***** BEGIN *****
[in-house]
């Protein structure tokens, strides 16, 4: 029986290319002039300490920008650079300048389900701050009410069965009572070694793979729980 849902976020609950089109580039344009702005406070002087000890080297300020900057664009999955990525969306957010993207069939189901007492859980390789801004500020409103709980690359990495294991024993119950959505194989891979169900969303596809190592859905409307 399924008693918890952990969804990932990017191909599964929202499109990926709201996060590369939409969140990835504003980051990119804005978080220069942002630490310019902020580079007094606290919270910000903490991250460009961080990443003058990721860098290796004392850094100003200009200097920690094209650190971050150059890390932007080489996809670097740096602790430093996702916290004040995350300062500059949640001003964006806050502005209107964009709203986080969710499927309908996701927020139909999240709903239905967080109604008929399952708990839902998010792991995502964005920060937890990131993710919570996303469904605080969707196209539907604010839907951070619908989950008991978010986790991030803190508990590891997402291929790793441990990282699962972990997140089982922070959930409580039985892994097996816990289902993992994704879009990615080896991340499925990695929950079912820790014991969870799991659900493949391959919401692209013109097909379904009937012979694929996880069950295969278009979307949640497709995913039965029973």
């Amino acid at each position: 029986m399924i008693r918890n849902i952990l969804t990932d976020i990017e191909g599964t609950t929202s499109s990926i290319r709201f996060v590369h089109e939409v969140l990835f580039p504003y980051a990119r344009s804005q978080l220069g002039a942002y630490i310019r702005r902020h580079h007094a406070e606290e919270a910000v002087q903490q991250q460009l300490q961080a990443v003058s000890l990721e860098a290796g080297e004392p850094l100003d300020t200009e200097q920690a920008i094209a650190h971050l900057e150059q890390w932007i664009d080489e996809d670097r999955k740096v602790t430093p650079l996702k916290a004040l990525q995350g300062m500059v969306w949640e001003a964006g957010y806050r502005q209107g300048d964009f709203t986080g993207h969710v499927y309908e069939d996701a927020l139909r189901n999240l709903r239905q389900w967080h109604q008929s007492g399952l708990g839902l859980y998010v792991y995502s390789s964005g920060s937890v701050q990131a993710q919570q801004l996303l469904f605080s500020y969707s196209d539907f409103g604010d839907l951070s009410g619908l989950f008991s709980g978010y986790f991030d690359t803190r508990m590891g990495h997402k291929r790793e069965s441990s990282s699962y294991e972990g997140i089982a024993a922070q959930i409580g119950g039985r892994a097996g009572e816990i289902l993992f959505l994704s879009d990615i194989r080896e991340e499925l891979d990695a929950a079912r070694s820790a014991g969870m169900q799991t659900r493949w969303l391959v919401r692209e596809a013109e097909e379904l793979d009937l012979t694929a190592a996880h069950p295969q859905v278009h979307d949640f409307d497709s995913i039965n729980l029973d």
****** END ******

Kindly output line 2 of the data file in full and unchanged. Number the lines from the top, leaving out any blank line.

């Protein structure tokens, strides 16, 4: 029986290319002039300490920008650079300048389900701050009410069965009572070694793979729980 849902976020609950089109580039344009702005406070002087000890080297300020900057664009999955990525969306957010993207069939189901007492859980390789801004500020409103709980690359990495294991024993119950959505194989891979169900969303596809190592859905409307 399924008693918890952990969804990932990017191909599964929202499109990926709201996060590369939409969140990835504003980051990119804005978080220069942002630490310019902020580079007094606290919270910000903490991250460009961080990443003058990721860098290796004392850094100003200009200097920690094209650190971050150059890390932007080489996809670097740096602790430093996702916290004040995350300062500059949640001003964006806050502005209107964009709203986080969710499927309908996701927020139909999240709903239905967080109604008929399952708990839902998010792991995502964005920060937890990131993710919570996303469904605080969707196209539907604010839907951070619908989950008991978010986790991030803190508990590891997402291929790793441990990282699962972990997140089982922070959930409580039985892994097996816990289902993992994704879009990615080896991340499925990695929950079912820790014991969870799991659900493949391959919401692209013109097909379904009937012979694929996880069950295969278009979307949640497709995913039965029973």